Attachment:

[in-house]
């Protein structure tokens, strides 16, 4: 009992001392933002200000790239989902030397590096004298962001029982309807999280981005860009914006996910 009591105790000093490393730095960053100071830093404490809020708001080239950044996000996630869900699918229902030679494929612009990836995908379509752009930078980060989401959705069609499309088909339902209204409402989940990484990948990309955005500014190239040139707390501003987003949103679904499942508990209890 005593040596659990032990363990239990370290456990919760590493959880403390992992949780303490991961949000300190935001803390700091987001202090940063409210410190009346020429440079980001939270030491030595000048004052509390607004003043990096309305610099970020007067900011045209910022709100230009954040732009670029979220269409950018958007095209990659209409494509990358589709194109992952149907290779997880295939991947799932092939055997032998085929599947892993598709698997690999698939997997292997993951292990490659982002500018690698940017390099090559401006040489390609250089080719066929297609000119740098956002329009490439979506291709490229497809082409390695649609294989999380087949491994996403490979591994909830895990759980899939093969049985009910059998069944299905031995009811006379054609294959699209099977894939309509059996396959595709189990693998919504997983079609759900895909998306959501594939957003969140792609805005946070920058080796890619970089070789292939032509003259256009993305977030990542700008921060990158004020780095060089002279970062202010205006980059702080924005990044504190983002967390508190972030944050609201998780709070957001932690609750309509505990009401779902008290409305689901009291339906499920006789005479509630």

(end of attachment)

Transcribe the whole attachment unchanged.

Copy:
[in-house]
């Protein structure tokens, strides 16, 4: 009992001392933002200000790239989902030397590096004298962001029982309807999280981005860009914006996910 009591105790000093490393730095960053100071830093404490809020708001080239950044996000996630869900699918229902030679494929612009990836995908379509752009930078980060989401959705069609499309088909339902209204409402989940990484990948990309955005500014190239040139707390501003987003949103679904499942508990209890 005593040596659990032990363990239990370290456990919760590493959880403390992992949780303490991961949000300190935001803390700091987001202090940063409210410190009346020429440079980001939270030491030595000048004052509390607004003043990096309305610099970020007067900011045209910022709100230009954040732009670029979220269409950018958007095209990659209409494509990358589709194109992952149907290779997880295939991947799932092939055997032998085929599947892993598709698997690999698939997997292997993951292990490659982002500018690698940017390099090559401006040489390609250089080719066929297609000119740098956002329009490439979506291709490229497809082409390695649609294989999380087949491994996403490979591994909830895990759980899939093969049985009910059998069944299905031995009811006379054609294959699209099977894939309509059996396959595709189990693998919504997983079609759900895909998306959501594939957003969140792609805005946070920058080796890619970089070789292939032509003259256009993305977030990542700008921060990158004020780095060089002279970062202010205006980059702080924005990044504190983002967390508190972030944050609201998780709070957001932690609750309509505990009401779902008290409305689901009291339906499920006789005479509630």